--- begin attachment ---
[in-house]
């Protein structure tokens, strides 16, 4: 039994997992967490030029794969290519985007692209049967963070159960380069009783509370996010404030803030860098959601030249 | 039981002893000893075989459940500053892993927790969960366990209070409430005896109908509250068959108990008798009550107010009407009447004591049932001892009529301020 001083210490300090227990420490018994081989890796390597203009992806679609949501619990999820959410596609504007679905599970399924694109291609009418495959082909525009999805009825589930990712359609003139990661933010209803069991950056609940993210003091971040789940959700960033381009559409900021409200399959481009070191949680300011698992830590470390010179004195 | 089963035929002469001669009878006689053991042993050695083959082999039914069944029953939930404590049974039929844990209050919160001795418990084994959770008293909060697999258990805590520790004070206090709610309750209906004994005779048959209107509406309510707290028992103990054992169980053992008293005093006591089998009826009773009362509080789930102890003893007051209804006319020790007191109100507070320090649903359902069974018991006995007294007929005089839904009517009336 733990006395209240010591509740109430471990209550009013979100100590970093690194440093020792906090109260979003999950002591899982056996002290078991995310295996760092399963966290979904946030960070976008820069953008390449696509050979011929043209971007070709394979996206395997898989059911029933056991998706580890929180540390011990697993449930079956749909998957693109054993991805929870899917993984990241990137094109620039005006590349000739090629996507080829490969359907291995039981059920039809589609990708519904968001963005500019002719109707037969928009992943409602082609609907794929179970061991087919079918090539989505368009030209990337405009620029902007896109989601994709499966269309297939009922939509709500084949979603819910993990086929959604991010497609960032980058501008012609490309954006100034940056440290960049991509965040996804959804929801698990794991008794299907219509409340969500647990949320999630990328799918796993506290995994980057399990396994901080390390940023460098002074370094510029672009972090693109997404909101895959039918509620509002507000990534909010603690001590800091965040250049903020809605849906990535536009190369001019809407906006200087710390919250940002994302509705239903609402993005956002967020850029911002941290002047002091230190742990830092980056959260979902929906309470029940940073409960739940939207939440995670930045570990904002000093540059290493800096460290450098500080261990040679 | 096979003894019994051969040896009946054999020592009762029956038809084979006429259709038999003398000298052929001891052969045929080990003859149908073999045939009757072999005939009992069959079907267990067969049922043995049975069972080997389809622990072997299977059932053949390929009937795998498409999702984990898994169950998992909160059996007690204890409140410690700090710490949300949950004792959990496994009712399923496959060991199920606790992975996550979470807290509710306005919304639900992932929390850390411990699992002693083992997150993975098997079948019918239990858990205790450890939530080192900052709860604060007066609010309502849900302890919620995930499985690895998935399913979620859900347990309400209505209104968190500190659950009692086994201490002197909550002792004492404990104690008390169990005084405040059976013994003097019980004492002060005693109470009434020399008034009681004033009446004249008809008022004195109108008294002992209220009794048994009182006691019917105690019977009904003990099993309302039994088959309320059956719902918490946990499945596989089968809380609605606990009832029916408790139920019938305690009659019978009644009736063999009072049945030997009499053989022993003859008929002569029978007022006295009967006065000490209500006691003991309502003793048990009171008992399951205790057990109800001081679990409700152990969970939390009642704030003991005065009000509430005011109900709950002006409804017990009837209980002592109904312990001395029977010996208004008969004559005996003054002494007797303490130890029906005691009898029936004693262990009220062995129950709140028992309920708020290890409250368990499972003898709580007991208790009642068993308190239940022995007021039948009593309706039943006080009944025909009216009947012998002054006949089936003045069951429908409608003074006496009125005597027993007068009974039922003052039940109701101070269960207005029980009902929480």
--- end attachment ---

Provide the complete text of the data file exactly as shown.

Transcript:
[in-house]
């Protein structure tokens, strides 16, 4: 039994997992967490030029794969290519985007692209049967963070159960380069009783509370996010404030803030860098959601030249 | 039981002893000893075989459940500053892993927790969960366990209070409430005896109908509250068959108990008798009550107010009407009447004591049932001892009529301020 001083210490300090227990420490018994081989890796390597203009992806679609949501619990999820959410596609504007679905599970399924694109291609009418495959082909525009999805009825589930990712359609003139990661933010209803069991950056609940993210003091971040789940959700960033381009559409900021409200399959481009070191949680300011698992830590470390010179004195 | 089963035929002469001669009878006689053991042993050695083959082999039914069944029953939930404590049974039929844990209050919160001795418990084994959770008293909060697999258990805590520790004070206090709610309750209906004994005779048959209107509406309510707290028992103990054992169980053992008293005093006591089998009826009773009362509080789930102890003893007051209804006319020790007191109100507070320090649903359902069974018991006995007294007929005089839904009517009336 733990006395209240010591509740109430471990209550009013979100100590970093690194440093020792906090109260979003999950002591899982056996002290078991995310295996760092399963966290979904946030960070976008820069953008390449696509050979011929043209971007070709394979996206395997898989059911029933056991998706580890929180540390011990697993449930079956749909998957693109054993991805929870899917993984990241990137094109620039005006590349000739090629996507080829490969359907291995039981059920039809589609990708519904968001963005500019002719109707037969928009992943409602082609609907794929179970061991087919079918090539989505368009030209990337405009620029902007896109989601994709499966269309297939009922939509709500084949979603819910993990086929959604991010497609960032980058501008012609490309954006100034940056440290960049991509965040996804959804929801698990794991008794299907219509409340969500647990949320999630990328799918796993506290995994980057399990396994901080390390940023460098002074370094510029672009972090693109997404909101895959039918509620509002507000990534909010603690001590800091965040250049903020809605849906990535536009190369001019809407906006200087710390919250940002994302509705239903609402993005956002967020850029911002941290002047002091230190742990830092980056959260979902929906309470029940940073409960739940939207939440995670930045570990904002000093540059290493800096460290450098500080261990040679 | 096979003894019994051969040896009946054999020592009762029956038809084979006429259709038999003398000298052929001891052969045929080990003859149908073999045939009757072999005939009992069959079907267990067969049922043995049975069972080997389809622990072997299977059932053949390929009937795998498409999702984990898994169950998992909160059996007690204890409140410690700090710490949300949950004792959990496994009712399923496959060991199920606790992975996550979470807290509710306005919304639900992932929390850390411990699992002693083992997150993975098997079948019918239990858990205790450890939530080192900052709860604060007066609010309502849900302890919620995930499985690895998935399913979620859900347990309400209505209104968190500190659950009692086994201490002197909550002792004492404990104690008390169990005084405040059976013994003097019980004492002060005693109470009434020399008034009681004033009446004249008809008022004195109108008294002992209220009794048994009182006691019917105690019977009904003990099993309302039994088959309320059956719902918490946990499945596989089968809380609605606990009832029916408790139920019938305690009659019978009644009736063999009072049945030997009499053989022993003859008929002569029978007022006295009967006065000490209500006691003991309502003793048990009171008992399951205790057990109800001081679990409700152990969970939390009642704030003991005065009000509430005011109900709950002006409804017990009837209980002592109904312990001395029977010996208004008969004559005996003054002494007797303490130890029906005691009898029936004693262990009220062995129950709140028992309920708020290890409250368990499972003898709580007991208790009642068993308190239940022995007021039948009593309706039943006080009944025909009216009947012998002054006949089936003045069951429908409608003074006496009125005597027993007068009974039922003052039940109701101070269960207005029980009902929480």